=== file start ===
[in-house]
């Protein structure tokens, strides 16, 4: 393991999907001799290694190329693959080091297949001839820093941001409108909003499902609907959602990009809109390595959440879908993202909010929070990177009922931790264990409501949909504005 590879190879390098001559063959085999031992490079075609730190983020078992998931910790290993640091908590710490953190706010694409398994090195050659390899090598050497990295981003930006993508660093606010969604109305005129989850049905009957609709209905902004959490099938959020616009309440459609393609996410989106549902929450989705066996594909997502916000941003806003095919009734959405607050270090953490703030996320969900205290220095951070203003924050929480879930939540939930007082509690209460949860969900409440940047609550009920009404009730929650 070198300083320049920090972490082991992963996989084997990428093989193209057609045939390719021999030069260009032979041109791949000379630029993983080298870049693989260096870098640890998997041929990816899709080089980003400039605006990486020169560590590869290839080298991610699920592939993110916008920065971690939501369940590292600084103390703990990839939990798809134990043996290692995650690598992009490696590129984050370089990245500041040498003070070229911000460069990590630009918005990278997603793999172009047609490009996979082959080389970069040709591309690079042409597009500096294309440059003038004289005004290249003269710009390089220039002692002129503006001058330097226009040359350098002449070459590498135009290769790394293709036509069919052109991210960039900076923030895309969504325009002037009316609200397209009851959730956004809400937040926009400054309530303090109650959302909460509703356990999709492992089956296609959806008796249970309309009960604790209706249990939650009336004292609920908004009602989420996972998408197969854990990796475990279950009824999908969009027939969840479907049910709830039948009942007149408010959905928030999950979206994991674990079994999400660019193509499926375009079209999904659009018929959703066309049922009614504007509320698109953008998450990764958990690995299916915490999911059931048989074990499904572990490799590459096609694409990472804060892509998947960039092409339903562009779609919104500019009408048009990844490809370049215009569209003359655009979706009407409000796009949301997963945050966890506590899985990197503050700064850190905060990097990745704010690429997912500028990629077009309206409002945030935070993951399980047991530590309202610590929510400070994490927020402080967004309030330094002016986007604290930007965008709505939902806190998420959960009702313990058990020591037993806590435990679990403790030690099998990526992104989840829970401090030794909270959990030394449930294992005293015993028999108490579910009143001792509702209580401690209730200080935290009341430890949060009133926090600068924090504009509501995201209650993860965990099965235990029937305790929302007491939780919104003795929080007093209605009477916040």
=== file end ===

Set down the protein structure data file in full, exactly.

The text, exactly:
[in-house]
């Protein structure tokens, strides 16, 4: 393991999907001799290694190329693959080091297949001839820093941001409108909003499902609907959602990009809109390595959440879908993202909010929070990177009922931790264990409501949909504005 590879190879390098001559063959085999031992490079075609730190983020078992998931910790290993640091908590710490953190706010694409398994090195050659390899090598050497990295981003930006993508660093606010969604109305005129989850049905009957609709209905902004959490099938959020616009309440459609393609996410989106549902929450989705066996594909997502916000941003806003095919009734959405607050270090953490703030996320969900205290220095951070203003924050929480879930939540939930007082509690209460949860969900409440940047609550009920009404009730929650 070198300083320049920090972490082991992963996989084997990428093989193209057609045939390719021999030069260009032979041109791949000379630029993983080298870049693989260096870098640890998997041929990816899709080089980003400039605006990486020169560590590869290839080298991610699920592939993110916008920065971690939501369940590292600084103390703990990839939990798809134990043996290692995650690598992009490696590129984050370089990245500041040498003070070229911000460069990590630009918005990278997603793999172009047609490009996979082959080389970069040709591309690079042409597009500096294309440059003038004289005004290249003269710009390089220039002692002129503006001058330097226009040359350098002449070459590498135009290769790394293709036509069919052109991210960039900076923030895309969504325009002037009316609200397209009851959730956004809400937040926009400054309530303090109650959302909460509703356990999709492992089956296609959806008796249970309309009960604790209706249990939650009336004292609920908004009602989420996972998408197969854990990796475990279950009824999908969009027939969840479907049910709830039948009942007149408010959905928030999950979206994991674990079994999400660019193509499926375009079209999904659009018929959703066309049922009614504007509320698109953008998450990764958990690995299916915490999911059931048989074990499904572990490799590459096609694409990472804060892509998947960039092409339903562009779609919104500019009408048009990844490809370049215009569209003359655009979706009407409000796009949301997963945050966890506590899985990197503050700064850190905060990097990745704010690429997912500028990629077009309206409002945030935070993951399980047991530590309202610590929510400070994490927020402080967004309030330094002016986007604290930007965008709505939902806190998420959960009702313990058990020591037993806590435990679990403790030690099998990526992104989840829970401090030794909270959990030394449930294992005293015993028999108490579910009143001792509702209580401690209730200080935290009341430890949060009133926090600068924090504009509501995201209650993860965990099965235990029937305790929302007491939780919104003795929080007093209605009477916040």